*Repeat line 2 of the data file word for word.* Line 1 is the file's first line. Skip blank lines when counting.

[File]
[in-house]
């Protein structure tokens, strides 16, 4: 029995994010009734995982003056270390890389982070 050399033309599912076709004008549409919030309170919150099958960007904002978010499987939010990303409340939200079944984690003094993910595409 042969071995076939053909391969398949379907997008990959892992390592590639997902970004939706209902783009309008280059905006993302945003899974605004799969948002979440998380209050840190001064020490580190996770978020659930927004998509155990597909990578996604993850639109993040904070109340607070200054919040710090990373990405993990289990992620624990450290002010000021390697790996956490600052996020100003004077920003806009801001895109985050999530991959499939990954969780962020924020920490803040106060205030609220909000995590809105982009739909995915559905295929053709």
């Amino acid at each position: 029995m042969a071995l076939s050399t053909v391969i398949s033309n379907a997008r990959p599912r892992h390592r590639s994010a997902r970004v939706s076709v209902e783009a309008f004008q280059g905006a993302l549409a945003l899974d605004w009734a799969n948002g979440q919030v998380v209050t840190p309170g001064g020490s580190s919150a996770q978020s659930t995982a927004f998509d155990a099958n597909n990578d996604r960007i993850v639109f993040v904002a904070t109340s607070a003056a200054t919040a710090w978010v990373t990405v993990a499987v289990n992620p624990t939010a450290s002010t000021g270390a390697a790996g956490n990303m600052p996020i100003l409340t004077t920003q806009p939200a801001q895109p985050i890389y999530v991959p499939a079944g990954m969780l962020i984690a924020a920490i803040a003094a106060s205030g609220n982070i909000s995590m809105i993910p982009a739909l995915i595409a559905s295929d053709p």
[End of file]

């Protein structure tokens, strides 16, 4: 029995994010009734995982003056270390890389982070 050399033309599912076709004008549409919030309170919150099958960007904002978010499987939010990303409340939200079944984690003094993910595409 042969071995076939053909391969398949379907997008990959892992390592590639997902970004939706209902783009309008280059905006993302945003899974605004799969948002979440998380209050840190001064020490580190996770978020659930927004998509155990597909990578996604993850639109993040904070109340607070200054919040710090990373990405993990289990992620624990450290002010000021390697790996956490600052996020100003004077920003806009801001895109985050999530991959499939990954969780962020924020920490803040106060205030609220909000995590809105982009739909995915559905295929053709």